This is my weekly list of what I most want to share. What have I read that was fascinating, exciting, puzzling, or inspiring. Catch up on some things you missed from the past week. Maybe I dug up a few obscure gems that are totally new to you. Check out the brief ones now and save the more lengthy ones for later. Share and be share to…here’s the list:

Tech and Media

How Steve Jobs Created Jobs

Very cool visual art project from…Microsoft? Shame on Google for not getting there first 🙂 this seems like their type of project. Props to MS, although it is a bit hard to navigate at times.

Excellent essay on the effect of The Media and The Limelight on Gabby Douglas, and our other young olympic athletes.

Health and Politics

I am continually in awe of the human body. When we lose one of our senses, parts of the brain get repurposed to our other senses.

Scanners at the airports have always worried me in terms of radiation exposure. No matter your political position on domestic security, it is scary how little is known about the risks of these machines.

This is a small but powerful step in the right direction for supporting people exposed to chemical/industrial contamination.

Hear from a young woman battling cancer on the detrimental impact of health insurance and medical bills on the lives of patients and their families. As if the disease was not enough to deal with…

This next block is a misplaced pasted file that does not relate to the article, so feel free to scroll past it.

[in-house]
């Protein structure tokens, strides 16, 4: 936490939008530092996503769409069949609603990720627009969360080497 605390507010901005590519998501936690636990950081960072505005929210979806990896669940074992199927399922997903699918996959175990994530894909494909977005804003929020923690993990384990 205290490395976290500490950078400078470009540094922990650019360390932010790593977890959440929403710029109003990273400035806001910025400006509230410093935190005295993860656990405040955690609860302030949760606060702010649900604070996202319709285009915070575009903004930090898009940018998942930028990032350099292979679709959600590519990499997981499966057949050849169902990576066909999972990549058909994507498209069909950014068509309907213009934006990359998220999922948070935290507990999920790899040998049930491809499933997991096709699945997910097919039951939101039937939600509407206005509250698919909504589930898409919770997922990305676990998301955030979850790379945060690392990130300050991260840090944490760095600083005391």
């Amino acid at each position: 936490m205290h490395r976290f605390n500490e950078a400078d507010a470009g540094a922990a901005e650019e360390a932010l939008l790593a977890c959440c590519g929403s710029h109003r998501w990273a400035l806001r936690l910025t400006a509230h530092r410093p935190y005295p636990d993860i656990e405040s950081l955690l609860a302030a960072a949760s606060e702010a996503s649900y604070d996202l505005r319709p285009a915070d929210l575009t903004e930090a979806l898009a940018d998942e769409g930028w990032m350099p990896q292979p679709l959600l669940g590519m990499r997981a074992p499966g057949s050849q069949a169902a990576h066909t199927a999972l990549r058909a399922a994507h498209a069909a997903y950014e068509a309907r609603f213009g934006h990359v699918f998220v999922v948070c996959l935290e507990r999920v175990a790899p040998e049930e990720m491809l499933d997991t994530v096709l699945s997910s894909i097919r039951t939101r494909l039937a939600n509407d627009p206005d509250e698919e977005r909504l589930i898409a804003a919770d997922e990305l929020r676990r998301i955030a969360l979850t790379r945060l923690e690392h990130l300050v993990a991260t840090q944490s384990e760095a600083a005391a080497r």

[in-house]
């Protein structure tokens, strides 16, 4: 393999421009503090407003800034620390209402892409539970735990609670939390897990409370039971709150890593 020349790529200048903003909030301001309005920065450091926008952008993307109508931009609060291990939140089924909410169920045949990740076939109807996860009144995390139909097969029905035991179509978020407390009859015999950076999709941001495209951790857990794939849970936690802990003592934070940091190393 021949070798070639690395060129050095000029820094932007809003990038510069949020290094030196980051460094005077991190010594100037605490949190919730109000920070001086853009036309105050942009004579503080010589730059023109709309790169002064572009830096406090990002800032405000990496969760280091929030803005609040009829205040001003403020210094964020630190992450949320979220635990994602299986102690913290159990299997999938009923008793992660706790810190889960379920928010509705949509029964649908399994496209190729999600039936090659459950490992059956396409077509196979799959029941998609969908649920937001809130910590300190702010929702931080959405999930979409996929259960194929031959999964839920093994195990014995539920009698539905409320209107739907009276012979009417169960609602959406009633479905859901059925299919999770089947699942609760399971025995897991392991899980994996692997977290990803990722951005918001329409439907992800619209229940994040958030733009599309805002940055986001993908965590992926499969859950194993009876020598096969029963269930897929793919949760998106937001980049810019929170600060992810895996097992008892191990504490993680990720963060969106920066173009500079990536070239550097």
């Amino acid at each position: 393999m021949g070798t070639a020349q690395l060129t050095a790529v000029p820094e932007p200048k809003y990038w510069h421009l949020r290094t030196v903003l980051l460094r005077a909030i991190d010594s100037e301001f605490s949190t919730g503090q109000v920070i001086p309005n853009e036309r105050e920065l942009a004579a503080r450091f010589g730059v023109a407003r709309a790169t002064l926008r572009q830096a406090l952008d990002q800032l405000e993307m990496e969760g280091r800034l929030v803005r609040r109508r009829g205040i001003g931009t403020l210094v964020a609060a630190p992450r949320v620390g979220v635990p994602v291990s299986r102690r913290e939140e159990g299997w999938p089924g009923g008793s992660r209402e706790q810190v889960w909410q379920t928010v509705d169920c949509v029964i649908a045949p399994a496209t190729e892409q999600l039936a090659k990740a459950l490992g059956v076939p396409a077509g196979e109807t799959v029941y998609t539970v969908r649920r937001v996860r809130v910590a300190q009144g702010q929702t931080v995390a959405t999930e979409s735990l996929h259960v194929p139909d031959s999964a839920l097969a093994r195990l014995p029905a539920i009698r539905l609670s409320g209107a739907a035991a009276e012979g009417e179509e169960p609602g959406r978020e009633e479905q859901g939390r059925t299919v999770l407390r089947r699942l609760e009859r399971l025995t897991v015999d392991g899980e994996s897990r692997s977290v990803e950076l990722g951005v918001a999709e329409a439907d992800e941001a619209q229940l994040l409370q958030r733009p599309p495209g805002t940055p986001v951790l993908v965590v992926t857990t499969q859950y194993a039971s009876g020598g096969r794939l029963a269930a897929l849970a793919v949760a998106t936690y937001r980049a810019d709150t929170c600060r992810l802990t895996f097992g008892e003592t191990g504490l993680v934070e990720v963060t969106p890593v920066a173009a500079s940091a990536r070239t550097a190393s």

Must Watch

Amazing short talk on epiphanies and creative solutions to poverty, the economy, and environmental concerns.

The always creative and entertaining, CDZA Music brings us the human jukebox, this week. One of their best. Just plain old fun.

Must Reads: A Personal Glimpse at Amazon Founder, Free Tethering, Lying Authors, Comics, Healthcare, and More

This is my weekly list of what I most want to share. What have I read that was fascinating, exciting, puzzling, or inspiring. Catch up on some things you missed from the past week. Maybe I dug up a few obscure gems that are totally new to you. Check out the brief ones now and save the more lengthy ones for later. Share and be share to…here’s the list:

News and Tech

Well written piece from the New York Times. Interesting to see a glimpse into the private life of such an influential person. Amazon founder, Bezel, and his large financial support of gay marriage.

Is Groupon actually harming some small businesses? Interesting knowing that they are also seeing steep declines in their stock price lately.

Free tethering without penalty could set a new precedent in the cell phone industry, even if it is not a voluntary policy for Verizon.

A short comic about Jesse Owens in Nazi Germany for the Olympics. Plus this is an awesome comic website worth following. Useful for your personal enjoyment or for teachers looking for relevant, motivating materials.